At radio school in Madison, Wis., Helen learned Morse code and did communications work during the first part of the war. She and the other girls in the office would receive 24-hour news through the teletype machine and they were responsible to hand out a printed version and pass along any important information. They also communicated to other bases through code and operated telephone banks.
In November of 1943, Helen began working at the Air Traffic Control on the main base in Corpus Christi. There she worked with pilots, giving weather conditions, keeping track of flights and controlling the flow of air traffic. SNJ planes were used for training during World War II and Helen’s first airplane ride was on one of these small aircraft. Pictured below are two Navy WAVES washing an SNJ training plane in Florida.
(U.S. Navy Photograph)
Helen and her husband, Chuck, who was a pilot, later bought their own SNJ plane. They are pictured below riding in the plane over Palm Springs, Calif.
Helen’s mother came to visit her in Corpus Christi. Some of the girls, along with Helen, took her to Port Aransas or Mustang Island, off the coast. She took photos of some of the WAVES, insisting they pose on the beach in nothing but their underpants and bras. (Helen is third from the left.)
“I loved the water … the ocean is my main thing.”
Though the war was full of horrible things and hard times, Helen wanted to make the best of it. For her, the easiest way to get through the difficulty was to have fun and embrace those around her. She grew particularly close to a fellow WAVE named Theda, and they were “partners in crime.” Theda gained a reputation for sneaking into town in her civilian clothes and was continually getting into trouble for it. Helen is pictured below (third from the right) with friends, celebrating at the Swan Club.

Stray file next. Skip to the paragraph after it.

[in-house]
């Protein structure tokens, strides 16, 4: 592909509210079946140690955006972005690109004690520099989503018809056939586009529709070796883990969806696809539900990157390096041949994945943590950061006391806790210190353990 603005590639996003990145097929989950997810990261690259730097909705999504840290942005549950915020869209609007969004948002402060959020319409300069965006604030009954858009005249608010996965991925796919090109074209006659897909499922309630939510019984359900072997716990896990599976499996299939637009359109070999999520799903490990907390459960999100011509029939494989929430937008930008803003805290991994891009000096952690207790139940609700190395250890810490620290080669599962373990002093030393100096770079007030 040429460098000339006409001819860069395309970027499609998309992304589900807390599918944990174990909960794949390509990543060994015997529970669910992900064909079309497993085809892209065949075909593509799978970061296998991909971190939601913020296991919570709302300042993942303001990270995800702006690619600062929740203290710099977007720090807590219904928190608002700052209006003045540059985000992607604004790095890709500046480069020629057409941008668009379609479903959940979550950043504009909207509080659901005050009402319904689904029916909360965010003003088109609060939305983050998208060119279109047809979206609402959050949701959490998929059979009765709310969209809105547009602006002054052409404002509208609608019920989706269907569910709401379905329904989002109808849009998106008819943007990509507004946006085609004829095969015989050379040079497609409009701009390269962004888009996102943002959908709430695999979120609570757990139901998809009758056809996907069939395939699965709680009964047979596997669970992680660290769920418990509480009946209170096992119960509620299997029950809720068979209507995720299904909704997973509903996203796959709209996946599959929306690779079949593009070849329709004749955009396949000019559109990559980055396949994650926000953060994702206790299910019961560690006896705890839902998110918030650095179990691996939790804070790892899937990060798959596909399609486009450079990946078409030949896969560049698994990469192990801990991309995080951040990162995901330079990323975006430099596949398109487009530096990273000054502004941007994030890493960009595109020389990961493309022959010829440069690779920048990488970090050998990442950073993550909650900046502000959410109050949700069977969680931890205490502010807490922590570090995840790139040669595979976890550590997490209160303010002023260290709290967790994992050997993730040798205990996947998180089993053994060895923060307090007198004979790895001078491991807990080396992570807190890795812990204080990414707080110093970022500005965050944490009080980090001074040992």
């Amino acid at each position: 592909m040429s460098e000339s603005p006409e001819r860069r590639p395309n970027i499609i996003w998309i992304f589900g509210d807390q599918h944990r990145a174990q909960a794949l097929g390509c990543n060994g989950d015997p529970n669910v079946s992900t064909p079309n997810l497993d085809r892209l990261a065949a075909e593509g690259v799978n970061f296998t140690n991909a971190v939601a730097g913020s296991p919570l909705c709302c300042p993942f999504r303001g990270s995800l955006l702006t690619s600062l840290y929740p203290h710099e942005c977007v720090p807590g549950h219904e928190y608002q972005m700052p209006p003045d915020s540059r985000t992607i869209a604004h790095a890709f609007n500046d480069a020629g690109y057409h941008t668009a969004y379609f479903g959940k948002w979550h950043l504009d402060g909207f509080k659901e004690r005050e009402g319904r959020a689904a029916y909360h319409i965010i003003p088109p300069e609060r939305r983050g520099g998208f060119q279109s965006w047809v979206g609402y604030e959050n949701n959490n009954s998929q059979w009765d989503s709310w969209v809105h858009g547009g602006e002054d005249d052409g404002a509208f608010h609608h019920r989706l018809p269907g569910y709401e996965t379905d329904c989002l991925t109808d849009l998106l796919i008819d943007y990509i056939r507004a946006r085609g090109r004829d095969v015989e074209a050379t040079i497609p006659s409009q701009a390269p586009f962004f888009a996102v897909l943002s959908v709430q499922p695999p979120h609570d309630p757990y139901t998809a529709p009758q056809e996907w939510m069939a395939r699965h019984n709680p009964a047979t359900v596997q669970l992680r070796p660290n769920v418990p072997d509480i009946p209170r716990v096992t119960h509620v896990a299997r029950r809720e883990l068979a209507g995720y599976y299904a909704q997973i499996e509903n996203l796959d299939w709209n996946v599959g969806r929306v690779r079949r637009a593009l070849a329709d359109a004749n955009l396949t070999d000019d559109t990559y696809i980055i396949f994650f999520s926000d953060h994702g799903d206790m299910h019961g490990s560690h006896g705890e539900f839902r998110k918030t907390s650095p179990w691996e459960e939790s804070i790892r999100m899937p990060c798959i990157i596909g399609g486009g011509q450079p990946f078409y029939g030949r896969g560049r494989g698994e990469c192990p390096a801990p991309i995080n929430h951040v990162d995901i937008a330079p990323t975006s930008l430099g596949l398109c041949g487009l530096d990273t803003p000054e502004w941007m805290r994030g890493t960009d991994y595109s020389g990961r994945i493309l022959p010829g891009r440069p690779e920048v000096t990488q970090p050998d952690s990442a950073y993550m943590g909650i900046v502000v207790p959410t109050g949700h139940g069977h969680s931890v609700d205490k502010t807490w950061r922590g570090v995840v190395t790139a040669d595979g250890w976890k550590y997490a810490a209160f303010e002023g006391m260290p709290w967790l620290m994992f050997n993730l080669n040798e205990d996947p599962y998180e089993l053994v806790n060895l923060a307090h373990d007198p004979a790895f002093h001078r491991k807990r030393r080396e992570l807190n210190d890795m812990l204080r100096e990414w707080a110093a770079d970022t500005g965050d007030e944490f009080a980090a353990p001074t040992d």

“And I remember … a big ol’ Texan that listened to us all arguing one night to the pros and cons of women in the Navy and he sat back and he looked around and he said, well, one thing I can tell y’all. Sure smells better around here.”
Helen Gilbert was one of the first women to join the WAVES. Born in 1919, she grew up in Philadelphia and worked in the Navy as a radio operator during World War II.
Because she was part of the first group of women to enlist, they didn’t even have uniforms for the first several months of training. She had worked at the RCA (Radion Corporation of America) prior to joining the WAVES, and when her officers found out, she was assigned to train in Madison, Wis., at radio school, learning Morse code.
It was October of 1942 and Helen was excited and nervous to leave her hometown. She was stationed in Corpus Christi, Texas, during the war, and Pensecola, Fla., at the end of the war.
“When we broke into that man’s world, the Navy, the United States Navy … when we did that and made them respect us, when I see Navy officers today who are women, admirals, women, I think, hot damn, we did it! We did it.”